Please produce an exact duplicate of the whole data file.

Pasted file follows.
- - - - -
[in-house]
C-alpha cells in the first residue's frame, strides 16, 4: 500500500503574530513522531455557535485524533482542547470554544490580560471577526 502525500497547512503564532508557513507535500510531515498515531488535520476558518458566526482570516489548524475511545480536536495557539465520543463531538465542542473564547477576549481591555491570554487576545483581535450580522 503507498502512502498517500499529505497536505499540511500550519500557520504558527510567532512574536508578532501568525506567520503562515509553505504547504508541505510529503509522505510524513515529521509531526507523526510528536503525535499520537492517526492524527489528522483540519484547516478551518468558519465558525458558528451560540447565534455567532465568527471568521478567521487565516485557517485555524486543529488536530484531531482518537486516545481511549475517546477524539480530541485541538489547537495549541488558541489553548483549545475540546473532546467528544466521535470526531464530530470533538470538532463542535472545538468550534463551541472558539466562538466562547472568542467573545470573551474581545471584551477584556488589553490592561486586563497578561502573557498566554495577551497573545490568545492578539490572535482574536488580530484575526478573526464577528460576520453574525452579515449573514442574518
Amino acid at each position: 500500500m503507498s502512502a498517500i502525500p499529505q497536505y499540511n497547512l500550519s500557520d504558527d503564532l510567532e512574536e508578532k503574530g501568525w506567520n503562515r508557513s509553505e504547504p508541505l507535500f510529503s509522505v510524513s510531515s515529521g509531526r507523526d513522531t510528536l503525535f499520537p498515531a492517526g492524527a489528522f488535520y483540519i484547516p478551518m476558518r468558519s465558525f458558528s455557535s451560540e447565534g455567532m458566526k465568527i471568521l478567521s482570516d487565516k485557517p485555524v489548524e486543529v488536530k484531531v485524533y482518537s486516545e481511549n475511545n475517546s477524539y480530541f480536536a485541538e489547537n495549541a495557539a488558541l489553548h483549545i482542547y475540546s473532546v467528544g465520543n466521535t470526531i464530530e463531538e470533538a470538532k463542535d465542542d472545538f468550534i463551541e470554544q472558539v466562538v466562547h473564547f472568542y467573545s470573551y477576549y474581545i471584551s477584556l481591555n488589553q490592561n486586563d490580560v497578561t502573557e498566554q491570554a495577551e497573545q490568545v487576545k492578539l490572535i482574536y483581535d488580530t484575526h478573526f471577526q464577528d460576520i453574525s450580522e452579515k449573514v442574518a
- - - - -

[in-house]
C-alpha cells in the first residue's frame, strides 16, 4: 500500500503574530513522531455557535485524533482542547470554544490580560471577526 502525500497547512503564532508557513507535500510531515498515531488535520476558518458566526482570516489548524475511545480536536495557539465520543463531538465542542473564547477576549481591555491570554487576545483581535450580522 503507498502512502498517500499529505497536505499540511500550519500557520504558527510567532512574536508578532501568525506567520503562515509553505504547504508541505510529503509522505510524513515529521509531526507523526510528536503525535499520537492517526492524527489528522483540519484547516478551518468558519465558525458558528451560540447565534455567532465568527471568521478567521487565516485557517485555524486543529488536530484531531482518537486516545481511549475517546477524539480530541485541538489547537495549541488558541489553548483549545475540546473532546467528544466521535470526531464530530470533538470538532463542535472545538468550534463551541472558539466562538466562547472568542467573545470573551474581545471584551477584556488589553490592561486586563497578561502573557498566554495577551497573545490568545492578539490572535482574536488580530484575526478573526464577528460576520453574525452579515449573514442574518
Amino acid at each position: 500500500m503507498s502512502a498517500i502525500p499529505q497536505y499540511n497547512l500550519s500557520d504558527d503564532l510567532e512574536e508578532k503574530g501568525w506567520n503562515r508557513s509553505e504547504p508541505l507535500f510529503s509522505v510524513s510531515s515529521g509531526r507523526d513522531t510528536l503525535f499520537p498515531a492517526g492524527a489528522f488535520y483540519i484547516p478551518m476558518r468558519s465558525f458558528s455557535s451560540e447565534g455567532m458566526k465568527i471568521l478567521s482570516d487565516k485557517p485555524v489548524e486543529v488536530k484531531v485524533y482518537s486516545e481511549n475511545n475517546s477524539y480530541f480536536a485541538e489547537n495549541a495557539a488558541l489553548h483549545i482542547y475540546s473532546v467528544g465520543n466521535t470526531i464530530e463531538e470533538a470538532k463542535d465542542d472545538f468550534i463551541e470554544q472558539v466562538v466562547h473564547f472568542y467573545s470573551y477576549y474581545i471584551s477584556l481591555n488589553q490592561n486586563d490580560v497578561t502573557e498566554q491570554a495577551e497573545q490568545v487576545k492578539l490572535i482574536y483581535d488580530t484575526h478573526f471577526q464577528d460576520i453574525s450580522e452579515k449573514v442574518a